3) Minoring in something interesting
Similarly to the electives point, I think you might as well get the most out of your tuition dollars by adding some minors. In my case, the core curriculum for all students required us to take four Philosophy courses, which got us more than half-way to completing a Philosophy minor. I believe we were also required to take two social sciences, which counted toward my Psychology minor. For me, nearly all of the additional credits I had to take were about topics that fascinated me anyway and could apply broadly to just about any field of work.
Note that I’m not recommending over-loading your schedule. I think it’s really important to keep a manageable workload and leave enough time in your week for socializing and spontaneity. Otherwise, you’ll burn out and lose energy to keep up with your studies. However, if you do have wiggle room in your schedule and it doesn’t take that much more effort to minor, then go for it.
4) Getting involved and work experience
College is about so much more than academics. And I’m not talking about parties. I landed some really cool on-campus jobs planning large scale student events or writing e-mails in French for my professor. I helped out with freshman orientation, led students retreats, sang for the non-denomination worship band, volunteered on the Relay for Life planning team, coached Special Olympics, read stories to second graders, etc.
I had so many different, amazing experiences on campus outside of the classroom. (But I wouldn’t have had access to them had I not been a student.) These types of structured activities allow you to test out your passions and interests, gain more skills (and confidence), and create awesome memories. Again, I’m not endorsing that you max out your free time with back-to-back activities but don’t waste your time sitting in your room staring at a screen all day, either.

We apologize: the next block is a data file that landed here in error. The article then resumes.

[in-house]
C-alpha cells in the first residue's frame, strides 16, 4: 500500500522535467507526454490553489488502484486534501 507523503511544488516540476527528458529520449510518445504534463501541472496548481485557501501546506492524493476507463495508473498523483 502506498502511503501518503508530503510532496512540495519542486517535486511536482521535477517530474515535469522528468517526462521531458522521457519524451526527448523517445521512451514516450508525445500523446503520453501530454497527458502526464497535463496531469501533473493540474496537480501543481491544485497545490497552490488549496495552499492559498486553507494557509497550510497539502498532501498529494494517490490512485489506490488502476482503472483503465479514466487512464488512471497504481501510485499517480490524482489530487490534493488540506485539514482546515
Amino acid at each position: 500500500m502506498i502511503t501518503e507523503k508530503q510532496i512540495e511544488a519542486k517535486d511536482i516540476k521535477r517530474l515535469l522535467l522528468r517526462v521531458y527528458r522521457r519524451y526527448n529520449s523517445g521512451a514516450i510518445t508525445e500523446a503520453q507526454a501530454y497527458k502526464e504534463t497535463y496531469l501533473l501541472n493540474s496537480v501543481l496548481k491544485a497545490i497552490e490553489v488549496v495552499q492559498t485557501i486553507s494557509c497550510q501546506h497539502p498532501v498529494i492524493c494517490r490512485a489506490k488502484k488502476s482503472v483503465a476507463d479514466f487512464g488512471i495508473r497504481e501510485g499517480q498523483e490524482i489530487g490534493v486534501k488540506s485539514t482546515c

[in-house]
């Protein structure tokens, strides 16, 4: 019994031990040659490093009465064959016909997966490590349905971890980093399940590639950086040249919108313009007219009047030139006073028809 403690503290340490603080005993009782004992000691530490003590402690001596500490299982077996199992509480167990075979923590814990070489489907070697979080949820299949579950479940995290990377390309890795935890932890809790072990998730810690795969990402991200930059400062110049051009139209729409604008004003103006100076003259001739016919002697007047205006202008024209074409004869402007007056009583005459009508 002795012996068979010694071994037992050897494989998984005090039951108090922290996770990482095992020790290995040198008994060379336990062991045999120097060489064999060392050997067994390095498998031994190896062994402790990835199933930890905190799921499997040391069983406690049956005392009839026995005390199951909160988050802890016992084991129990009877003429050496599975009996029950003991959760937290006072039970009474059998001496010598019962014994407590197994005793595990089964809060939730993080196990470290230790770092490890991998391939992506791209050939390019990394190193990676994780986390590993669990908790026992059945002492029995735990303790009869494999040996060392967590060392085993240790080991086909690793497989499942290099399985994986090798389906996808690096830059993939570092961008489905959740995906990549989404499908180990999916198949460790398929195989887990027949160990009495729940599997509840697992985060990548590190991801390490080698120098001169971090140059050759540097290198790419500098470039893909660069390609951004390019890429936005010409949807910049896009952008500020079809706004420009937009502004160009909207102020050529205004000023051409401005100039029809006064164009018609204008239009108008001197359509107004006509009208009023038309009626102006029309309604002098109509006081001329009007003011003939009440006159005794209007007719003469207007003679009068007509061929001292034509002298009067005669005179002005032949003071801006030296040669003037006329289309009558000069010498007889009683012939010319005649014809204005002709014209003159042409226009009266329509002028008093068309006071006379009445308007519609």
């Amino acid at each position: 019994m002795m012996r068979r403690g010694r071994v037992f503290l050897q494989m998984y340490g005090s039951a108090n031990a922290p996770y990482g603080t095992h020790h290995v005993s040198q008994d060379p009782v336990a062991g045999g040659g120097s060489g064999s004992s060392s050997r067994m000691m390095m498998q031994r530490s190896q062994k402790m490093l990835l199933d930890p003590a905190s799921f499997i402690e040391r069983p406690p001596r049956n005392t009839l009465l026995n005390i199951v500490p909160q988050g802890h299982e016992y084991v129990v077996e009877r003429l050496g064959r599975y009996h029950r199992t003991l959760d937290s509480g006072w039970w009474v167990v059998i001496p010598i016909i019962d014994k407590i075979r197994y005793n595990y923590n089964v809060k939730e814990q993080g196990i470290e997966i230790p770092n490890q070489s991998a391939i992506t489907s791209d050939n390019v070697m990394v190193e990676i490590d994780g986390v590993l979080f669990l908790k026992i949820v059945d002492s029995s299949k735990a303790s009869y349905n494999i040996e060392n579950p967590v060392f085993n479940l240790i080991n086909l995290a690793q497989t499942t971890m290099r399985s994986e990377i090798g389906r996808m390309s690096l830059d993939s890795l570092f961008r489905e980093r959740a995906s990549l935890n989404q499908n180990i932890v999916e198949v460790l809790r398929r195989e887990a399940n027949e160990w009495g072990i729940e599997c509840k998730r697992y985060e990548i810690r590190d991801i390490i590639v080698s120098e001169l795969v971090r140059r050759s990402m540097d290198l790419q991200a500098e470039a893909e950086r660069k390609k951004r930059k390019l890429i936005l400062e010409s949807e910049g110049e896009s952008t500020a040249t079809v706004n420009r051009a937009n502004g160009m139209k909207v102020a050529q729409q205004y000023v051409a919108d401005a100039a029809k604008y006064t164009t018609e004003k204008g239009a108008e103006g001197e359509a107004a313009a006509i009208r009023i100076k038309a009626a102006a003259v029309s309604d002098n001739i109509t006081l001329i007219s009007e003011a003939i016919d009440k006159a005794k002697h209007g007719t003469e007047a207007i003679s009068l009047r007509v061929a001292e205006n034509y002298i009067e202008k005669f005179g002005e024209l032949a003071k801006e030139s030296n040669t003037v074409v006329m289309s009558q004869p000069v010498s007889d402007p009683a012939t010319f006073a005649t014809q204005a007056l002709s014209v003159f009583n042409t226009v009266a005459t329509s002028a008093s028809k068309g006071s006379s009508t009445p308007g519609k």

5) Being myself
In my experience, peer pressure and cliques were a lot more prevalent in high school than in college. Although college students still gravitate toward other people who are like them, the boundaries between groups are more blurred and easier to cross. For example, it was no big deal for a jock to talk to a nerdy Star Wars fanatic and maybe study for a class they have together.
This is good news coming out of high school because you can let your guard down a little and be yourself. In fact, college is really a fresh start for you to be who you want to be. You get to choose the friends who are going to influence you over the next four years. You get to start new habits and project the person you want to be among your new community. Be intentional about it and be true to yourself.
6) Mission Trip
The final “best decision” I made in college was to go on a mission trip with my church senior year. I knew I loved to travel but I wasn’t so sure if going to developing countries was my thing. There was a Spring Break trip to the Dominican Republic coming up, and I decided to give it a try.
That experience changed my life. I ended up interning with the organization in the D.R. for the following two summers (a total of six months), learned Spanish in the process, and discovered a sweet spot where my passions and skills could meet real needs in the world. Not only that, but it changed my whole view of the world and my place in it. I never saw things the same after that, and it put me on a trajectory toward other passions like global citizenship, advocacy, and international development.